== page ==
Charter school proponents take aim at school board incumbents

Democrat Alan Duncan (left) is defending his seat against Alan Hawke (right).

Two Republican challengers seeking seats on Guilford County School Board have ties to the charter school movement, while Democratic incumbents warn about “an assault on public schools in this state” and trends in education “that have not been positive.”

With all seats on the reconfigured Guilford County School Board up for re-election this year, two Republican candidates with deep ties to the charter school movement are challenging longtime Democratic incumbents intent on defending traditional public schools.

Republican Alan Hawkes, a member of the NC Charter School Advisory Board who was appointed by Senate President Pro Tem Phil Berger, is challenging board Chairman Alan Duncan, a Democrat first elected in 2002, for the countywide at-large seat. Hawkes current serves on the board of directors of two local charter schools: Greensboro Charter Academy and Summerfield Charter Academy.

“We’ve got incumbents making excuses as to why public schools of choice shouldn’t have a seat at the table,” Hawkes told an audience at a candidate forum hosted by the League of Women Voters of the Piedmont Triad on Sept. 20, referring to charter schools. “Every option should be on the table to get our children reading at grade level and not ending up incarcerated or on the streets or substance abusers.”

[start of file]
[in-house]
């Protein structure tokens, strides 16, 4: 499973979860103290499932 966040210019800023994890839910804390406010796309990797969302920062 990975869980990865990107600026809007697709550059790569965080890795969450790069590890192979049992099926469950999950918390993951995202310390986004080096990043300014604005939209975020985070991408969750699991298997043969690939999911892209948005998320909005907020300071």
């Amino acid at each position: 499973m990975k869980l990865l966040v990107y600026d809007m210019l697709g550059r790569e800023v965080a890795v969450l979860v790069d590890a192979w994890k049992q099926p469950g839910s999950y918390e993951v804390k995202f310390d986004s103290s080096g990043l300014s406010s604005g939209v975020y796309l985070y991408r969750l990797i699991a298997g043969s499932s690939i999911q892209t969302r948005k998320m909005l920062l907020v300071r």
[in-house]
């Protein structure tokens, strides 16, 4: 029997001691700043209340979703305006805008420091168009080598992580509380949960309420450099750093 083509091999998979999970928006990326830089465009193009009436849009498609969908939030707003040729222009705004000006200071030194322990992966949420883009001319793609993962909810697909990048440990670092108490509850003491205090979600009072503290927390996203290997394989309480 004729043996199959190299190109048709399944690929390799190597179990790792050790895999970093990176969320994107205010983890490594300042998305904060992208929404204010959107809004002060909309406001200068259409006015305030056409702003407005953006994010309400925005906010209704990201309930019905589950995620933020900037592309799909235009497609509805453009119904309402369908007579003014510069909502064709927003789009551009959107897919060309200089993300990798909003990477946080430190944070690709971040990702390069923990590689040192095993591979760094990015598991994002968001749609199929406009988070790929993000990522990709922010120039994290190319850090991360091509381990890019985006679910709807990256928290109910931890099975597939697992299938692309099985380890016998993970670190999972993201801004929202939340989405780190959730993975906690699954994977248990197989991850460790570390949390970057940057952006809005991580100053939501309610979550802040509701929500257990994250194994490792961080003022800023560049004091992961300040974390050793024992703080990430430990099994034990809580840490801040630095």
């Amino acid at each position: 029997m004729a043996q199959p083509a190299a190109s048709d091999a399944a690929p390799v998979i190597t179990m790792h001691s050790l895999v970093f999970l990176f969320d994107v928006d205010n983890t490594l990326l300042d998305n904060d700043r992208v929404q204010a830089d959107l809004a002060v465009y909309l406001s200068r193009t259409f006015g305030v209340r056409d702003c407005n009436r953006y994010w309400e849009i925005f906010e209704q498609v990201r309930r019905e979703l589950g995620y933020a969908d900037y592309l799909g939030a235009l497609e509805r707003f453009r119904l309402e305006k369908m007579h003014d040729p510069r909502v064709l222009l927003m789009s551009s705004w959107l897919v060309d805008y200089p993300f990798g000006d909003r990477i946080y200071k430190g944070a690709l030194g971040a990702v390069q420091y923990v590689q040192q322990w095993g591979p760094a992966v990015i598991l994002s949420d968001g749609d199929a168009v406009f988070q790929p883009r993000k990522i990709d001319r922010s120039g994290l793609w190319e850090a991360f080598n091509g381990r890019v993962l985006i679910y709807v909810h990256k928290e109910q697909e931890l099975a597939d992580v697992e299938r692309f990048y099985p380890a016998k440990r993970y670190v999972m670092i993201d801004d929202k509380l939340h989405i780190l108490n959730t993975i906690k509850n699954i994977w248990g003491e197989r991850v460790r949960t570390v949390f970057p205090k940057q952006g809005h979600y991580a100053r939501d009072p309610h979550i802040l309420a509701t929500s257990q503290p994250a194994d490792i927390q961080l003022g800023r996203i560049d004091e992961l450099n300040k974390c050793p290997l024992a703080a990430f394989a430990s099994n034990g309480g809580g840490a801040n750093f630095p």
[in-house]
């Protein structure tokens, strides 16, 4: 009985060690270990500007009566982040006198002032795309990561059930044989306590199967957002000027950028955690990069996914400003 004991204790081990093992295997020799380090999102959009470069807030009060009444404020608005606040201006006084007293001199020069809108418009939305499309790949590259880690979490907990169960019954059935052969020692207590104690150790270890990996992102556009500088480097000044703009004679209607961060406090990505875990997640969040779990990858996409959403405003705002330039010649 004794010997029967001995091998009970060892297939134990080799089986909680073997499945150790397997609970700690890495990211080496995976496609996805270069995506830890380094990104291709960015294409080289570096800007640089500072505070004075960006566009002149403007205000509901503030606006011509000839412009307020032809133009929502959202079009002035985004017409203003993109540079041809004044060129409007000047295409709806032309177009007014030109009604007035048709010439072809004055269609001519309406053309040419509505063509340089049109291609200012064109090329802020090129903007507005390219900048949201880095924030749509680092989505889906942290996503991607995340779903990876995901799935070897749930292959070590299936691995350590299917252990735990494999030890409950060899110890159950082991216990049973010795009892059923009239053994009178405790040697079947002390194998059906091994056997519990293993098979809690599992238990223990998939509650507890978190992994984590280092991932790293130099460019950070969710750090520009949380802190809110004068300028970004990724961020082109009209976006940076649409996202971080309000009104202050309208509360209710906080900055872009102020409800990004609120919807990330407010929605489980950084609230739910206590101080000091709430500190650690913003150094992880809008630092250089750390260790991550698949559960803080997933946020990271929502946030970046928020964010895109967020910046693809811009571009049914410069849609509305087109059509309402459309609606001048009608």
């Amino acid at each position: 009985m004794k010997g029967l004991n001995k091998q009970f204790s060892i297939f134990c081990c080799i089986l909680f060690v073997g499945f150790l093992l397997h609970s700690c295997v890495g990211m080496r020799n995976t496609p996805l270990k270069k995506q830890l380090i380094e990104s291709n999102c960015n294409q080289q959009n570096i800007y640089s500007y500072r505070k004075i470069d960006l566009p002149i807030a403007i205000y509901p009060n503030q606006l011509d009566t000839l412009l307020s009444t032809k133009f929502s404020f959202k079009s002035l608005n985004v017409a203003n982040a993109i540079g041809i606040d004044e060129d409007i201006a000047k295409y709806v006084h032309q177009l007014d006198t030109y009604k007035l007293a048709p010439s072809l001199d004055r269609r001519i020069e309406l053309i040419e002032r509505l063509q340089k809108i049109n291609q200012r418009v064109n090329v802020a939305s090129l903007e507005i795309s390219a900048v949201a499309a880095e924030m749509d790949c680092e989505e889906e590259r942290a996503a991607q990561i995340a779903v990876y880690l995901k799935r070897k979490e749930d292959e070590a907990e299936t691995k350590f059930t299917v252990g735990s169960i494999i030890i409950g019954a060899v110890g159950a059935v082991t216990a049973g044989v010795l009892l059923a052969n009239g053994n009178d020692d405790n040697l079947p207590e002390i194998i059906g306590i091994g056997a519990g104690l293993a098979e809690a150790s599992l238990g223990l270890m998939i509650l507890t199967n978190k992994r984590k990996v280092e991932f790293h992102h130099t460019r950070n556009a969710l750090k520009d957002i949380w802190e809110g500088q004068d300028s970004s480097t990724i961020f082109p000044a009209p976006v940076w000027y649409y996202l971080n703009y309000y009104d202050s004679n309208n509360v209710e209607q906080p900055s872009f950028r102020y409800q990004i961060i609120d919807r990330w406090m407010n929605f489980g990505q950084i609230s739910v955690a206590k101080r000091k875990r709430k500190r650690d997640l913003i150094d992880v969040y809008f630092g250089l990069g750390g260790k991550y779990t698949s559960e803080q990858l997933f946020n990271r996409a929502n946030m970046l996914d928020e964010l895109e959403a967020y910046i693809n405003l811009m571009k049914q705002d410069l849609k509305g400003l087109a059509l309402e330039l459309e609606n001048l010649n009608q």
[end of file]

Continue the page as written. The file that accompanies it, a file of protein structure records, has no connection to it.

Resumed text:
Elaborating in an interview with Triad City Beat, Hawkes said, “There are some things that members of the Guilford County School Board don’t want to talk about. One of them is the actual school board applying for and getting a charter where they could skip some of the requirements of those traditional public schools, and partner with an education management organization to be able to plunk one of those schools down in the district and be a public school of choice.”

The Hawkes campaign received a $1,000 contribution in February from Jon Hage, CEO of Charter Schools USA, a Florida-based charter school company that operates schools in seven states, including North Carolina. The contribution accounts for a considerable portion of the $2,596 total raised by the Hawkes campaign as of the most recent report at the end of June.